Dhoni spoke of Chennai Super Kings going back to the drawing board at the first available opportunity. Delhi Capitals will look at fine-tuning their batsmen's approach in the play-off while Sunrisers Hyderabad will have to find ways to bolster their middle-order to supplement the work by David Warner and Jonny Bairstow and the all-round strength of the bowling unit.
Kings XI Punjab will search for ways to embraced consistency and to cross the line in close finishes while Kolkata Knight Riders must move on from the season being remembered for just Andre Russell's clean and explosive hitting. Rajasthan Royals have considerable work to do while Royal Challengers Bangalore seek the winning habit with smarter selection and sharper bowling.
We always knew that Virat Kohli wears his passion on his sleeves. And he did not hesitate in taking a shot at umpire S Ravi for not calling a no-ball off Malinga's last delivery in their match. The clip, showing Malinga's transgression, was aired only in the moments before Kohli went to speak with the broadcast commentator after the game. And he delivered a stinging rebuke.
"We are playing at the IPL level and not playing club cricket. The umpires should have had their eyes open. That is a ridiculous call at the last ball. If it is a game of margins, I don't know what is happening. They should have been sharped and more careful," he said. The India captain expressed himself so clearly that the match referee could not throw the rule book at him.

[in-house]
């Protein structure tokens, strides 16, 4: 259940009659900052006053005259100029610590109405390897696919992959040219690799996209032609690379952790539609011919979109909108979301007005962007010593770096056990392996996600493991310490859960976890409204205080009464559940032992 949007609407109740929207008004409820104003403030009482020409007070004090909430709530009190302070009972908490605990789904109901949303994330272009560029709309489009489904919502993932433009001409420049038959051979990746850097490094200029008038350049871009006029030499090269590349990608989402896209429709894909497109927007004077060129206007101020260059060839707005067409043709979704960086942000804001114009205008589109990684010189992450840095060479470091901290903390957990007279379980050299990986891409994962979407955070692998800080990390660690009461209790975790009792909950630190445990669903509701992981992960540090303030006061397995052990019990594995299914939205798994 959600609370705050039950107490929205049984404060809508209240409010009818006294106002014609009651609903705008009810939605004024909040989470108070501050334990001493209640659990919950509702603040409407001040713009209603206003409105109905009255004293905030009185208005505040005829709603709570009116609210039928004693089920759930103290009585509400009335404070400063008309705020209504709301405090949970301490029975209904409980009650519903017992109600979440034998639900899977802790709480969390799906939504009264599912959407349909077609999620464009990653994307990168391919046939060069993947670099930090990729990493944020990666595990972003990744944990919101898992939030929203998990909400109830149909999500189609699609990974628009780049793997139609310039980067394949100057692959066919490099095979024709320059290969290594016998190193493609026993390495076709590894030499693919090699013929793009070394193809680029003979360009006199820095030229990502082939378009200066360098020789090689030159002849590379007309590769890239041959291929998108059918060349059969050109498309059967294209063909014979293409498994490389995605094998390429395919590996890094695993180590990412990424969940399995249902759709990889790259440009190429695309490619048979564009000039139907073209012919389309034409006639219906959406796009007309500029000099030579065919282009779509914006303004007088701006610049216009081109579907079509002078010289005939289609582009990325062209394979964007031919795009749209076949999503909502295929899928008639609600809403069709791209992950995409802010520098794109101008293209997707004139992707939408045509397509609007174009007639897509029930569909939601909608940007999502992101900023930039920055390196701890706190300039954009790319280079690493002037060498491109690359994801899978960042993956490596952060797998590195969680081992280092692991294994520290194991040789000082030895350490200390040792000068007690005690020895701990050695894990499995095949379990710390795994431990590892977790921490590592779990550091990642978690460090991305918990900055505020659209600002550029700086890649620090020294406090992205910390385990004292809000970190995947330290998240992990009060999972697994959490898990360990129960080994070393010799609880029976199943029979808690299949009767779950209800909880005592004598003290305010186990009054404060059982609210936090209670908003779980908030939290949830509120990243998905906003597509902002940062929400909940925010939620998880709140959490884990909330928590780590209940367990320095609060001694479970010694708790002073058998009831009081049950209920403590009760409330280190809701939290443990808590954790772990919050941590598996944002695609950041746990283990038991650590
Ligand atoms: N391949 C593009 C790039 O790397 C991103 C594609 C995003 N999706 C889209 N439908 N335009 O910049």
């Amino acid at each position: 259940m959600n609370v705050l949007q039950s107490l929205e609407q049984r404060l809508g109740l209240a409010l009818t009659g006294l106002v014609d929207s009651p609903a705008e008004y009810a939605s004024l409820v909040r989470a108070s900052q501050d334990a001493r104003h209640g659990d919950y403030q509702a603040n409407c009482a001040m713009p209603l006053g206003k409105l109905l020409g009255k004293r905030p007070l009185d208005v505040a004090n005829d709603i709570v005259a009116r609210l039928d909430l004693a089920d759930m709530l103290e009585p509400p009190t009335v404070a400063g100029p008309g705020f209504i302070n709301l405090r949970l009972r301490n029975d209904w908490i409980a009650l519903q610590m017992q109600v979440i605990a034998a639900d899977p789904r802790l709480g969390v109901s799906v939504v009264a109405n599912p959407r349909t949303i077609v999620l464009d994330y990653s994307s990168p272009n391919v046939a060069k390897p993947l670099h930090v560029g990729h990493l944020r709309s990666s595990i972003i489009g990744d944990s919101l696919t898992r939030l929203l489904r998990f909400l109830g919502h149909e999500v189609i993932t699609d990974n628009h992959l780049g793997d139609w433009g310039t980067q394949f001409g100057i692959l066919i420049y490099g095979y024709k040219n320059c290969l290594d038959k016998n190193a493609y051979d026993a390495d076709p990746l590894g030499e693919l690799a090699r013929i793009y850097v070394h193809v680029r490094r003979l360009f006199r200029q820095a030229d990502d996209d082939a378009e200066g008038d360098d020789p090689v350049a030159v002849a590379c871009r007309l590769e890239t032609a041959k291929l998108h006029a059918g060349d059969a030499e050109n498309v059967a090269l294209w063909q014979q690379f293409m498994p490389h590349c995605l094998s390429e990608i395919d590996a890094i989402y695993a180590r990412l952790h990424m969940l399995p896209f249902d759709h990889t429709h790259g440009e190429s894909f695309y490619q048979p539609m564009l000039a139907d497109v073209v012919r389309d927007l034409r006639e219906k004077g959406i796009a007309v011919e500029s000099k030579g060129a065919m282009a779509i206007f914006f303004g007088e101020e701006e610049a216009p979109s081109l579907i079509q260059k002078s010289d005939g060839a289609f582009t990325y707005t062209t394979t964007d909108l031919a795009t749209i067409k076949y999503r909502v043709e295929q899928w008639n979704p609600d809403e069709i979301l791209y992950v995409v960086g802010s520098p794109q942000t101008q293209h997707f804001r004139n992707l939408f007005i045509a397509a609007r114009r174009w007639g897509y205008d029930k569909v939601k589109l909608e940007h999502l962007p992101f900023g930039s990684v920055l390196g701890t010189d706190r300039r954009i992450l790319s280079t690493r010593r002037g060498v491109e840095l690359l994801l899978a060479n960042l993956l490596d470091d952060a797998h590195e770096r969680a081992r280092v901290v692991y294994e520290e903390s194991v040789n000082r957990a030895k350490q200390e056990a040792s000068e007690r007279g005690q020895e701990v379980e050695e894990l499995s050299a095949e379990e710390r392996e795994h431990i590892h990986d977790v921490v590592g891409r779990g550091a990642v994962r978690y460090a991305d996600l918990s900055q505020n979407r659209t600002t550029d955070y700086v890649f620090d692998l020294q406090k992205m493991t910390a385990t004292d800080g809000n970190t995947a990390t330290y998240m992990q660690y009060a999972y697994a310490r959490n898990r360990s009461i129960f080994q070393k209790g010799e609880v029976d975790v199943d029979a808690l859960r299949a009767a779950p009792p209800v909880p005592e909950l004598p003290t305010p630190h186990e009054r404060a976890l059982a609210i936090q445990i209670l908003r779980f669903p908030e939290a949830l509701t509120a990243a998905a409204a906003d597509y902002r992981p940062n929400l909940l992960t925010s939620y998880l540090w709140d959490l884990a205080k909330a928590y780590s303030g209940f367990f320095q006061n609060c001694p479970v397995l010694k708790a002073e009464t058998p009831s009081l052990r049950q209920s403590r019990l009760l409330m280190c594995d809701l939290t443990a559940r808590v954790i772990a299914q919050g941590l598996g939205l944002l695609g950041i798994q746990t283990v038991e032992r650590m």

Curiously, we also became aware that Dhoni can get agitated enough to walk into the playing area and question the umpires on a no-ball call that was first made and then withdrawn upon the intervention of the umpire at the striker's end. Quite uncharacteristically, he crossed the boundary line to engage the umpires in a lengthy discussion.
However, anyone who has watched domestic cricket earlier in the season would assert that the umpiring standard in India is pretty ordinary. That was magnified by the number of fundamental errors under pressure and in the glare of cameras in IPL. BCCI can choose to look at the positives but ignoring the plummeting umpiring levels will only harm Indian cricket in the long run.
For all that, we learnt that IPL is here to stay, quite unchallenged, and unaffected by the controversies in the preceding years and the intense power game in the corridors of BCCI. And it did not need a ball to be bowled to confirm that. The political and bureaucratic set up in the country wove the general elections around IPL so that it did not need a home away from home.
The massive popularity of IPL can lull those managing it to believe that nothing can go wrong with the way it is. From ageing teams to fewer readymade replacements, from overseas talent finding it hard to adapt to Indian conditions and not fulfilling expectations to umpiring quality, there are areas that IPL managers and its teams will have to keep finding solutions for.